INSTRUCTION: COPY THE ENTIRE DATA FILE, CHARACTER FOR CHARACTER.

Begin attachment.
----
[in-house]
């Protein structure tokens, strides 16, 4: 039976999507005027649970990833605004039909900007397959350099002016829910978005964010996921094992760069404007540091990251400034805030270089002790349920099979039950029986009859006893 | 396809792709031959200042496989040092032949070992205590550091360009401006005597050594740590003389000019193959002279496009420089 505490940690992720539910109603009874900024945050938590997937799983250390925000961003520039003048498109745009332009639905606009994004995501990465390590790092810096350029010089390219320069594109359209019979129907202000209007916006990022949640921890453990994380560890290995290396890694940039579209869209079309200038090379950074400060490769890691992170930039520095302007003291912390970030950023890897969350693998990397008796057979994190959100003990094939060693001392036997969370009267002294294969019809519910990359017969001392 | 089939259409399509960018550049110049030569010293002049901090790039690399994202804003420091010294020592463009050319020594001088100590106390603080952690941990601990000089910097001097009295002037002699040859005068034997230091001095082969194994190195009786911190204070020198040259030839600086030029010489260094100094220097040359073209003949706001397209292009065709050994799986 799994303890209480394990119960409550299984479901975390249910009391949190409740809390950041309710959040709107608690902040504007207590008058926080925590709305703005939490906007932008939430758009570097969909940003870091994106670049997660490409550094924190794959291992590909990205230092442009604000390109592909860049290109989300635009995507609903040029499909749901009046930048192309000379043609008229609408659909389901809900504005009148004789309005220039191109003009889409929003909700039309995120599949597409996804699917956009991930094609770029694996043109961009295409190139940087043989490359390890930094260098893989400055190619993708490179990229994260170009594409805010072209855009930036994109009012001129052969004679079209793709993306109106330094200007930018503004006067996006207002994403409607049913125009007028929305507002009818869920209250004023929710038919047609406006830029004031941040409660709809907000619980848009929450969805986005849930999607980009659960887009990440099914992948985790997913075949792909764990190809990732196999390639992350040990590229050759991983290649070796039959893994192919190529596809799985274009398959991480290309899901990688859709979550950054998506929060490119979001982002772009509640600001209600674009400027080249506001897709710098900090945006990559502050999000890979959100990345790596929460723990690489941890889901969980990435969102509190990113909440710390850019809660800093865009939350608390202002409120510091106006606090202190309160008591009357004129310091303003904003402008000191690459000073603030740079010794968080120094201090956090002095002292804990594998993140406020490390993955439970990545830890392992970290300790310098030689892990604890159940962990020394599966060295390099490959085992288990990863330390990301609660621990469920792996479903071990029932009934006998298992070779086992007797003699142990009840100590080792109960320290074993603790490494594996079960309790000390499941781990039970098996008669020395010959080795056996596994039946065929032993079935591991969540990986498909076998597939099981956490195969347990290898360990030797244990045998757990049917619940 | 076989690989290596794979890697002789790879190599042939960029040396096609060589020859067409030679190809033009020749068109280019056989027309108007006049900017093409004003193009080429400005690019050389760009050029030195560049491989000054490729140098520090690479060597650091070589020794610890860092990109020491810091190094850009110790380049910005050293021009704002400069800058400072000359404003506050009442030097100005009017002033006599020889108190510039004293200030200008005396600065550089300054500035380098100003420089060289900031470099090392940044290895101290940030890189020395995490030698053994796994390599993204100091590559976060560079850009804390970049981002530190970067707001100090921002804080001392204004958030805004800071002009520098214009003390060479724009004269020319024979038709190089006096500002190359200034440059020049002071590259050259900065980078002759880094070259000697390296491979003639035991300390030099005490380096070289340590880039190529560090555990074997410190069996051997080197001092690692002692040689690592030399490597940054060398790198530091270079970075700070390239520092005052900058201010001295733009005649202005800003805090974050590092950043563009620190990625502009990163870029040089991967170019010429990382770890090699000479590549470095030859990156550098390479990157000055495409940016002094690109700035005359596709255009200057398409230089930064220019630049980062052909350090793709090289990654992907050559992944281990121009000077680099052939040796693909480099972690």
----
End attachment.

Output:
[in-house]
């Protein structure tokens, strides 16, 4: 039976999507005027649970990833605004039909900007397959350099002016829910978005964010996921094992760069404007540091990251400034805030270089002790349920099979039950029986009859006893 | 396809792709031959200042496989040092032949070992205590550091360009401006005597050594740590003389000019193959002279496009420089 505490940690992720539910109603009874900024945050938590997937799983250390925000961003520039003048498109745009332009639905606009994004995501990465390590790092810096350029010089390219320069594109359209019979129907202000209007916006990022949640921890453990994380560890290995290396890694940039579209869209079309200038090379950074400060490769890691992170930039520095302007003291912390970030950023890897969350693998990397008796057979994190959100003990094939060693001392036997969370009267002294294969019809519910990359017969001392 | 089939259409399509960018550049110049030569010293002049901090790039690399994202804003420091010294020592463009050319020594001088100590106390603080952690941990601990000089910097001097009295002037002699040859005068034997230091001095082969194994190195009786911190204070020198040259030839600086030029010489260094100094220097040359073209003949706001397209292009065709050994799986 799994303890209480394990119960409550299984479901975390249910009391949190409740809390950041309710959040709107608690902040504007207590008058926080925590709305703005939490906007932008939430758009570097969909940003870091994106670049997660490409550094924190794959291992590909990205230092442009604000390109592909860049290109989300635009995507609903040029499909749901009046930048192309000379043609008229609408659909389901809900504005009148004789309005220039191109003009889409929003909700039309995120599949597409996804699917956009991930094609770029694996043109961009295409190139940087043989490359390890930094260098893989400055190619993708490179990229994260170009594409805010072209855009930036994109009012001129052969004679079209793709993306109106330094200007930018503004006067996006207002994403409607049913125009007028929305507002009818869920209250004023929710038919047609406006830029004031941040409660709809907000619980848009929450969805986005849930999607980009659960887009990440099914992948985790997913075949792909764990190809990732196999390639992350040990590229050759991983290649070796039959893994192919190529596809799985274009398959991480290309899901990688859709979550950054998506929060490119979001982002772009509640600001209600674009400027080249506001897709710098900090945006990559502050999000890979959100990345790596929460723990690489941890889901969980990435969102509190990113909440710390850019809660800093865009939350608390202002409120510091106006606090202190309160008591009357004129310091303003904003402008000191690459000073603030740079010794968080120094201090956090002095002292804990594998993140406020490390993955439970990545830890392992970290300790310098030689892990604890159940962990020394599966060295390099490959085992288990990863330390990301609660621990469920792996479903071990029932009934006998298992070779086992007797003699142990009840100590080792109960320290074993603790490494594996079960309790000390499941781990039970098996008669020395010959080795056996596994039946065929032993079935591991969540990986498909076998597939099981956490195969347990290898360990030797244990045998757990049917619940 | 076989690989290596794979890697002789790879190599042939960029040396096609060589020859067409030679190809033009020749068109280019056989027309108007006049900017093409004003193009080429400005690019050389760009050029030195560049491989000054490729140098520090690479060597650091070589020794610890860092990109020491810091190094850009110790380049910005050293021009704002400069800058400072000359404003506050009442030097100005009017002033006599020889108190510039004293200030200008005396600065550089300054500035380098100003420089060289900031470099090392940044290895101290940030890189020395995490030698053994796994390599993204100091590559976060560079850009804390970049981002530190970067707001100090921002804080001392204004958030805004800071002009520098214009003390060479724009004269020319024979038709190089006096500002190359200034440059020049002071590259050259900065980078002759880094070259000697390296491979003639035991300390030099005490380096070289340590880039190529560090555990074997410190069996051997080197001092690692002692040689690592030399490597940054060398790198530091270079970075700070390239520092005052900058201010001295733009005649202005800003805090974050590092950043563009620190990625502009990163870029040089991967170019010429990382770890090699000479590549470095030859990156550098390479990157000055495409940016002094690109700035005359596709255009200057398409230089930064220019630049980062052909350090793709090289990654992907050559992944281990121009000077680099052939040796693909480099972690």